Robinson, already known for being able to construct detailed and realistic environments, makes the world of Galileo come alive with a vividness reminiscent of Neal Stephenson's Baroque Cycle. Galileo as a character is at once charming, frustrating, and human.
The Jovian future scenes add an appropriately otherworldly flavor to the book, though these scenes cause the plot to drag at times, especially in the middle third of the book. But stick with it and you are rewarded with a story arc that is satisfying and thought provoking at the same time.
The way that Robinson weaves the facts of Galileo's life and his actual writings into the fictional, time travel sections is wonderful enough to make one wonder if it isn't true after all.
Guidall is without question the best in the business and this work is more of the excellence I've come to expect.
KSR is in a class by himself. Galileo's Dream is not perfect, but still is a very good listen. The only thing I could not quite get past was how easily Galileo seems to accept the fantastical future people he comes into contact with. That said, even if viewed only as historical fiction, this book is great; the sci fi elements are like fun gravy added on top.
The meat of the book was great. Really gave one the impression of the life of 17th century Italy was really like (I have no frame of reference, but it certainly had the air of believability). My only complaint is the ending was a bit anti-climactic. It fit, but I felt like he wrapped it up took quickly and didn't get into it as much as I would have liked.
The narrator was incredible as well. Really brought the characters to life for me.
I need to start by pointing out I'm a huge KSR fan and own something like 9 or 10 of his books.
I simply loved this novel. It had me interested from start to finish. Portions of it were exquisitely well-written, there was plenty of drama and even a little romantic tension to keep things moving. The deep descriptions of math and science didn't phase me, although having read many KSR books, I'm used to it.
The narrator was wonderful and a pleasure to listen to. I loved his low growl and his character voice work.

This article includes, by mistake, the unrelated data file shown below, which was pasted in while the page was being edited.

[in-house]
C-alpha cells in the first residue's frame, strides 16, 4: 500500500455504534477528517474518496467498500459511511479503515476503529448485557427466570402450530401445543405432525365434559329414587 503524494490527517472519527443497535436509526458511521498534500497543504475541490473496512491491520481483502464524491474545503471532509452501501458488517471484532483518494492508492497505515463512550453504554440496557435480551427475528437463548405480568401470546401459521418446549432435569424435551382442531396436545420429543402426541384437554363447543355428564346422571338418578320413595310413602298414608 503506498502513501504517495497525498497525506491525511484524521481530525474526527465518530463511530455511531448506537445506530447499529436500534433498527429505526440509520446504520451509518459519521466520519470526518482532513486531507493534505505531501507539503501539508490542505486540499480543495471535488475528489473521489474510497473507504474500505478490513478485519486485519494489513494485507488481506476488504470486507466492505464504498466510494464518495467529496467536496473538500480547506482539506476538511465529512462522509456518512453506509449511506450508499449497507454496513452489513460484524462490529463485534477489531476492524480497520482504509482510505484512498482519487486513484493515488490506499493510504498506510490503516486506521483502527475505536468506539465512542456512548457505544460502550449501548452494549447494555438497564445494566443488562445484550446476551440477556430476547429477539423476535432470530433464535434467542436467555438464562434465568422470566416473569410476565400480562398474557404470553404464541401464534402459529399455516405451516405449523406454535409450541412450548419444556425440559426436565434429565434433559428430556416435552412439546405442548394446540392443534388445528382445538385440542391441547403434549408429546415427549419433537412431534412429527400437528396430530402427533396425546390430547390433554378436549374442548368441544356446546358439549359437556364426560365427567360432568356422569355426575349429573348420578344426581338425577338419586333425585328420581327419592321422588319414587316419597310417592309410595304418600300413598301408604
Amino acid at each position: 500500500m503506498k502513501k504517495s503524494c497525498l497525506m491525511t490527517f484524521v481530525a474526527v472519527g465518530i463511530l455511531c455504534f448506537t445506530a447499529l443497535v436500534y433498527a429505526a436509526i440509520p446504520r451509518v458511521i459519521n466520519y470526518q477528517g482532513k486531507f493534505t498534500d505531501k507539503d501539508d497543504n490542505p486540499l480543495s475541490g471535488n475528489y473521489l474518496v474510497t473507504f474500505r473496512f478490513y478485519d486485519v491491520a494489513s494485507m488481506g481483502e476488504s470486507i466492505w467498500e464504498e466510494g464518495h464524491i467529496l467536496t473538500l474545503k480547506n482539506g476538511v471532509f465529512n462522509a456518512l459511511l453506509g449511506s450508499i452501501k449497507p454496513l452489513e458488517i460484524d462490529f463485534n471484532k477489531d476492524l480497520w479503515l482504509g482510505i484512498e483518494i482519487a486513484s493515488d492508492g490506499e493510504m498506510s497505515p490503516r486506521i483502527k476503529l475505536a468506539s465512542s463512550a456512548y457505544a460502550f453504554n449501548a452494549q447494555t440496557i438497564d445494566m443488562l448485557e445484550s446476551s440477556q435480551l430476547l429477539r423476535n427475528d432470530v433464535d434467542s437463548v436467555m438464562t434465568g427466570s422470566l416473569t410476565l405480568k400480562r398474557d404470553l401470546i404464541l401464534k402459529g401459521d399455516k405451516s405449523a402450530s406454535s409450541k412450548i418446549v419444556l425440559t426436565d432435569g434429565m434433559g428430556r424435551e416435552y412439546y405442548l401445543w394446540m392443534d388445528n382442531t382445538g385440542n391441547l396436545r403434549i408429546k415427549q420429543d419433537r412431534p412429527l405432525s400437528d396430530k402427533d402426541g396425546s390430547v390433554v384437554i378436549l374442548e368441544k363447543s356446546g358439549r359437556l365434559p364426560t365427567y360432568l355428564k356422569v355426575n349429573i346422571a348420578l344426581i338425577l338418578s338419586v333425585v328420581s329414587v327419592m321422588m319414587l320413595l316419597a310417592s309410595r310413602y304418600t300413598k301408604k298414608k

You probably have to be a hardcore SF fan, or at least a big Robinson fan, to enjoy this book as thoroughly as I did, but if you are, you won't be disappointed.
I enjoyed this book. I knew very little about Galileo's life so it was a lovely experience getting to know such a famous historical figure through the novel. I also loved the insertion of the sci fi element and what that insertion taught Galileo without taking away from his genius. I like the book more and more the longer I am away from it. The whole book did feel a lot like a dream in many ways.
Yes! Especially to those that wonder how quatum fluctuation actually work.
The way it came alive and helped me see the historical context of Gallileo's life.
He's my favorite reader. He reads so that you forget he's there. Every character distinct and vibrant.
No. But I did enjoy it. I laughed, I cried, I was glad I bought it.
No. Out of time.
I like the overall concept of this novel immensely. I love the idea of Galileo travelling back and forth between his own time and a mysterious future version of Jupiter's moons. I like the idea of using this concept as a way to explore the importance of scientific thought.
The structure is flawed though. My feeling was that there needed to be a better balance between the scenes in Galileo's time and those in the future. A huge amount of the novel reads like a biography of Galileo. The time is evoked with great detail and texture, so if you know little about Galileo you may find this fascinating. If, however, you're already read a Galileo biography, you may find it excessively repetitive. I wanted more imaginative sci-fi, and less of a sense that the author was typing up his research notes.
It's definitely worth a listen, though, if you like long, rambling novels, and the ending is rather magical.
The reader is perfect, having a warm voice with just a hint of an Italian accent.